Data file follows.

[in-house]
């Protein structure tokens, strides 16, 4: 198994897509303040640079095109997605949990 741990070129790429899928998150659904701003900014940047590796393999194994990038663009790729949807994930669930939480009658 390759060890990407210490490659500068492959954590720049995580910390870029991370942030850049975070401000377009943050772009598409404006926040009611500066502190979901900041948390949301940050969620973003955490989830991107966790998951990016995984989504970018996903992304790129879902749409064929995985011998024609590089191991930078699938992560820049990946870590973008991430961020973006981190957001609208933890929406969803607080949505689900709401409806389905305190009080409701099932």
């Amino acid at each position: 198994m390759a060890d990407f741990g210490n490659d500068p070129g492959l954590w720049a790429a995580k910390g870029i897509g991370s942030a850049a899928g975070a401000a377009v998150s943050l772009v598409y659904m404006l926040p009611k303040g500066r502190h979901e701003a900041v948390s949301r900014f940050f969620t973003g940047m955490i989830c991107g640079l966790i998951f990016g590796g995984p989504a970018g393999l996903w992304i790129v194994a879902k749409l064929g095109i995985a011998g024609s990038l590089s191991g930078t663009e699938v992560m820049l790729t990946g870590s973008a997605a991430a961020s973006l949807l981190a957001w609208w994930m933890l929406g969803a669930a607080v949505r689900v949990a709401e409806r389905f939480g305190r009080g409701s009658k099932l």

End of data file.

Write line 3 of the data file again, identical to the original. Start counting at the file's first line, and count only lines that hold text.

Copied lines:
């Amino acid at each position: 198994m390759a060890d990407f741990g210490n490659d500068p070129g492959l954590w720049a790429a995580k910390g870029i897509g991370s942030a850049a899928g975070a401000a377009v998150s943050l772009v598409y659904m404006l926040p009611k303040g500066r502190h979901e701003a900041v948390s949301r900014f940050f969620t973003g940047m955490i989830c991107g640079l966790i998951f990016g590796g995984p989504a970018g393999l996903w992304i790129v194994a879902k749409l064929g095109i995985a011998g024609s990038l590089s191991g930078t663009e699938v992560m820049l790729t990946g870590s973008a997605a991430a961020s973006l949807l981190a957001w609208w994930m933890l929406g969803a669930a607080v949505r689900v949990a709401e409806r389905f939480g305190r009080g409701s009658k099932l």